Anna Franceschini “CARTABURRO” at ALMANAC Projects, London
Last fall, the project space ALMANAC INN, in Turin, hosted CARTABURRO, an exhibition by Italian artist Anna Franceschini, that drew from Franceschini’s immersion in the archive of Modernist architect, designer, and photographer Carlo Mollino. Cartaburro is the Italian word for greaseproof paper, which Mollino unconventionally used for his architectural drawings—he believed it made his ink shinier. On the occasion of CARTABURRO’s iteration in ALMANAC’s London venue, Franceschini talks about her process of “reanimating” Mollino’s idiosyncratic interiors, biomorphic designs, and erotic photography via a peculiar cinematic language that embraces furniture design.
Anna Franceschini interviewed by Michele D’Aurizio
MICHELE D’AURIZIO: What drew you toward Carlo Mollino’s archive?
ANNA FRANCESCHINI: An invitation. Almost two years ago, I started a conversation with Guido Santandrea, Almanac’s cofounder and curator, about an exhibition project to be hosted by the project space. The link between us was Gail Cochrane, a Turin-based curator and professor at the Politecnico, the city’s school of architecture and engineering. Gail told me about the Fondi Eugenio e Carlo Mollino (Eugenio was Carlo’s father, himself an engineer and architect), which is part of the Politecnico’s library. The Fondi preserves all Mollino’s heritage: drawings, writings, photographs from the 1930s and 1940s, the more recent Polaroids, layouts for the books he wrote and designed about sky techniques and photography. The wide variety and abundance of materials led me to conceive a project around the archive, marking the first time I would work with archival materials. I am more used to private collections, which hold sentimental anecdotes, or objectual repertoires I find and select among mass-produced commodities. Nevertheless, Mollino’s items in the archive revealed very private and intimate aspects together with a strong technical and production-oriented attitude. Not rarely the two dimensions that belong to the archive overlap in a single item or series.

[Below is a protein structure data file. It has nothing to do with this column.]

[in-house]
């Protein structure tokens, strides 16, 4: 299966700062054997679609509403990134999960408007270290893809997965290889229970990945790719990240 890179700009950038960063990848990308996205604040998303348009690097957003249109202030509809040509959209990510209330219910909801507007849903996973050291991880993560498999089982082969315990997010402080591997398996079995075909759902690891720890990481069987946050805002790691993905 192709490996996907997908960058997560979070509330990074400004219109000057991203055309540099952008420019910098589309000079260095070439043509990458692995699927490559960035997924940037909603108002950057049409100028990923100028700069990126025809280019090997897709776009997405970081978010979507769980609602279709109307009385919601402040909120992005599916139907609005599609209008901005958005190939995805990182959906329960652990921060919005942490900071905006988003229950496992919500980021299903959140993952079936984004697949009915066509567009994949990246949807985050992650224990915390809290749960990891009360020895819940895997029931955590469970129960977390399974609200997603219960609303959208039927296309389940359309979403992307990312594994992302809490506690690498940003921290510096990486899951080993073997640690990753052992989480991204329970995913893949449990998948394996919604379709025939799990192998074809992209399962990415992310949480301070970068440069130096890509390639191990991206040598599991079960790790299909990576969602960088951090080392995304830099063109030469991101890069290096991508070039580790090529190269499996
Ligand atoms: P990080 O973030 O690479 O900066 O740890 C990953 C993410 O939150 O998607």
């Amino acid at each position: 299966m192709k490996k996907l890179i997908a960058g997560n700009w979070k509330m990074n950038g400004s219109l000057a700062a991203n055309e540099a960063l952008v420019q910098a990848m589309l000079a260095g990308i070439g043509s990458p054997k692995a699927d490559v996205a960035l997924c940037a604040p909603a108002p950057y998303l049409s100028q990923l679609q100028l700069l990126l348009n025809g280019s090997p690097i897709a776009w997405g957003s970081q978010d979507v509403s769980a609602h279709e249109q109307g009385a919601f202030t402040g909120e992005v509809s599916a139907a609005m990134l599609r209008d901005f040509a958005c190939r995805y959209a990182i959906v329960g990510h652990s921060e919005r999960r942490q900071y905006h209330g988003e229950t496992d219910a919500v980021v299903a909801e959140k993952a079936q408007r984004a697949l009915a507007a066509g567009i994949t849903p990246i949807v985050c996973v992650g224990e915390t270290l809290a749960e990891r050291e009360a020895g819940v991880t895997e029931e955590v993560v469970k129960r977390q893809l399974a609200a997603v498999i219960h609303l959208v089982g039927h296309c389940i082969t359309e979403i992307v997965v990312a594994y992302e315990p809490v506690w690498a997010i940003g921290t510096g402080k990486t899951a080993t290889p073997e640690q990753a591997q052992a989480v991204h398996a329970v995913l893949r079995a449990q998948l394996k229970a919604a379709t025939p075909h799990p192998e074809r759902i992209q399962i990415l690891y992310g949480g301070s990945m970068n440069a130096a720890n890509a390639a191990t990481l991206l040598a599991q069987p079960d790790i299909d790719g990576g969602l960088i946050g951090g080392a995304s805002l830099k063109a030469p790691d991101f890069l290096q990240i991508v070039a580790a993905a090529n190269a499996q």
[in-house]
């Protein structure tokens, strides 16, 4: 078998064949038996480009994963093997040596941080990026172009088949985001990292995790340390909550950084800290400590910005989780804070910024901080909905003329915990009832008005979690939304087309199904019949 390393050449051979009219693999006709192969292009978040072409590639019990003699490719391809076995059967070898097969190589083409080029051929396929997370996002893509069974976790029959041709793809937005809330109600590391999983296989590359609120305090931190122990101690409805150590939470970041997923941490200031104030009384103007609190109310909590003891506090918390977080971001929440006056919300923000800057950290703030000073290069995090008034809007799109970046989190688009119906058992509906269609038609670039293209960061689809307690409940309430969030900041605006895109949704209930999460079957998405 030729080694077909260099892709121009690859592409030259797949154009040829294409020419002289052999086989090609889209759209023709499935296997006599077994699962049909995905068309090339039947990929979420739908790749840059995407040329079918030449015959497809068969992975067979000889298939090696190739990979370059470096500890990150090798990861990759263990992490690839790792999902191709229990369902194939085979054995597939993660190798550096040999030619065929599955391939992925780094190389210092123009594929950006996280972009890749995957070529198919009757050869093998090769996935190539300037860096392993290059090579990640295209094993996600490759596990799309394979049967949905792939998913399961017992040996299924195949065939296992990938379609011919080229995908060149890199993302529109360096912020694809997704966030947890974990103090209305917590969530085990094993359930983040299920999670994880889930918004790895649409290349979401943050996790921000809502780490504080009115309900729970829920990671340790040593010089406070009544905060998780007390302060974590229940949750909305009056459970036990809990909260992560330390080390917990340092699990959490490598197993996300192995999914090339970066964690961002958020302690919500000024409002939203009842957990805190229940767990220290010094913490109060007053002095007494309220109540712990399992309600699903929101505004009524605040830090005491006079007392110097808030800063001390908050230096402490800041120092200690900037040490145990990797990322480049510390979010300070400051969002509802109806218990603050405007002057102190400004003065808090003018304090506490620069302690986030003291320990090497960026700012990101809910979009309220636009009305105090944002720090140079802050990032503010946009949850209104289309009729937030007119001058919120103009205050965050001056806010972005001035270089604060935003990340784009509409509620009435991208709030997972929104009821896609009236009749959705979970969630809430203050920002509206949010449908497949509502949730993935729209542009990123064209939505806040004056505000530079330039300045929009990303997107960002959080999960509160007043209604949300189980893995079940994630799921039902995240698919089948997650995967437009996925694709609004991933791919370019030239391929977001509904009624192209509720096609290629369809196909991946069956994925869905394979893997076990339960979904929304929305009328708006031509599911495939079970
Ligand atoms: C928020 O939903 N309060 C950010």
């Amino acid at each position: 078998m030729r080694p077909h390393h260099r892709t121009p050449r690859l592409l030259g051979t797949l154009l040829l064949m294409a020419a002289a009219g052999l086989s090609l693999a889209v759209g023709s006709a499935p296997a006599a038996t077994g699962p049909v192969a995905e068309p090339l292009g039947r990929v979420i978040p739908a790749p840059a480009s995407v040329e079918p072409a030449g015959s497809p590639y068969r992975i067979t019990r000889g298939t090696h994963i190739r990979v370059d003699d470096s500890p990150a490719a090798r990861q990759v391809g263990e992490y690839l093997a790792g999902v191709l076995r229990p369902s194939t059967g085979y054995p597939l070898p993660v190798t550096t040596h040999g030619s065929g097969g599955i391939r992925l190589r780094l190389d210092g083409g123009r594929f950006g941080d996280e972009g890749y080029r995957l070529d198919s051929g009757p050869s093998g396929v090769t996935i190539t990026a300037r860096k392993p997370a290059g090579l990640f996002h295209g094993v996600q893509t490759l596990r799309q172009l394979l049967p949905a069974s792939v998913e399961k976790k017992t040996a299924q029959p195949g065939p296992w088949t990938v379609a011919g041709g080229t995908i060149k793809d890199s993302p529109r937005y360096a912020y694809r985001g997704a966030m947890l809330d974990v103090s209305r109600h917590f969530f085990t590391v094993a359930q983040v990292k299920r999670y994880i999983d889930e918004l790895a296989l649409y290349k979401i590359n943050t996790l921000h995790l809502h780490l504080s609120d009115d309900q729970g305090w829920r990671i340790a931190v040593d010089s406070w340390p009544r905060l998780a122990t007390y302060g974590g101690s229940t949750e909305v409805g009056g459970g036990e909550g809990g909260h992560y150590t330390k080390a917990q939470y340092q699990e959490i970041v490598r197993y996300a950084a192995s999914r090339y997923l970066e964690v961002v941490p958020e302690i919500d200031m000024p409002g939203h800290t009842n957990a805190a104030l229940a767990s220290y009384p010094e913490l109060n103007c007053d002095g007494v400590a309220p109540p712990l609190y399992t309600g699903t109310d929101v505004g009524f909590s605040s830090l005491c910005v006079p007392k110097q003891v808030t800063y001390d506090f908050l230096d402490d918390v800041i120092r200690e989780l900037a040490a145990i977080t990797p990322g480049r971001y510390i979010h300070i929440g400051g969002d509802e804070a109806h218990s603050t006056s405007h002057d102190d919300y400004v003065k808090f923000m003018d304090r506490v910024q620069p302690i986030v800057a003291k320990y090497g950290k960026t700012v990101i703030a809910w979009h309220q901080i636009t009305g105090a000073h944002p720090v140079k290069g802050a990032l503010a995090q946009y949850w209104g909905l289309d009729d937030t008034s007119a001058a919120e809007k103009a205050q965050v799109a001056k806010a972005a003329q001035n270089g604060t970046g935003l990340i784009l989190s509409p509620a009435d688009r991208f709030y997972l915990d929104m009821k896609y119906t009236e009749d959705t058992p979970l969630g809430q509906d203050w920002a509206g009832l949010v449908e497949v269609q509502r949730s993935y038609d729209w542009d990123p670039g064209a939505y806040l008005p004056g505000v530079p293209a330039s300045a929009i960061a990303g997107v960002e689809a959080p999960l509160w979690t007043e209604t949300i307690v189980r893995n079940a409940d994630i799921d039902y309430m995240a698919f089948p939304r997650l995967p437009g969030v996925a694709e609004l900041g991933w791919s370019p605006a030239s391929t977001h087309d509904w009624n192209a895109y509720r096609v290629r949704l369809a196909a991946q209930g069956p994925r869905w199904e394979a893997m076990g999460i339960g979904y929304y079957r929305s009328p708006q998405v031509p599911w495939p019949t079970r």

MD’A: From your encounter with the archival materials, three video installations are born: Arabesco, Devalle, and Polaroids (2018), each revisiting a specific design or creative output by Mollino. Arabesco has its starting point in the table of the same name, designed by Mollino in 1949 and manufactured by Zanotta; Devalle, instead, is inspired by a display, a miniature Wunderkammer, inside Casa Devalle, in Turin (1938-1940); Polaroids, in the end, evokes Mollino’s photography, and in particular his female portraits. How are these case studies represented in the archive? Were you able to isolate them from Mollino’s oeuvre on the basis of that peculiar coexistence of idiosyncratic and technical qualities you just mentioned?
AF: I am not sure whether they are video installations or not. This term has always been opaque to me. Let’s say that CARTABURRO is composed of three pieces of furniture-cum-videos. Arabesco is a “video/table”: its surface is animated. There, I used film and video techniques in order to produce the animation of the furnishings of a room, yet I wouldn’t mind exploring other strategies to achieve the same effect of a décor “set in motion.” For example, human bodies that play a decorative yet functional role. How would one call them, then? Human installations? It sounds a promising category or genre in the way it implies a hypothetical sacrifice of the bodies involved in the work—probably entailing a more accurate meaning than the term “performance.” The three pieces I made, despite their titles—which refer to specific designs, series, or projects by Mollino—encompass various archival materials, which, however, are not directly appropriated but always filtered through my own mnemonic gaze. Arabesco translates my engagement with the imagery of different tables and desks as well as Mollino’s self-portraits where he poses in what supposedly were “surrealist” displays underneath a transparent crystal shelf. Indeed, crystal planes are recurrent elements in Mollino’s designs and in his photographic oeuvre. I interpreted them as the materialization of many gazes—from Mollino’s gaze to mine to my viewers’. In the table-cum-video Arabesco, the organic shape of the Arabesco table’s transparent surface further materializes into a prop.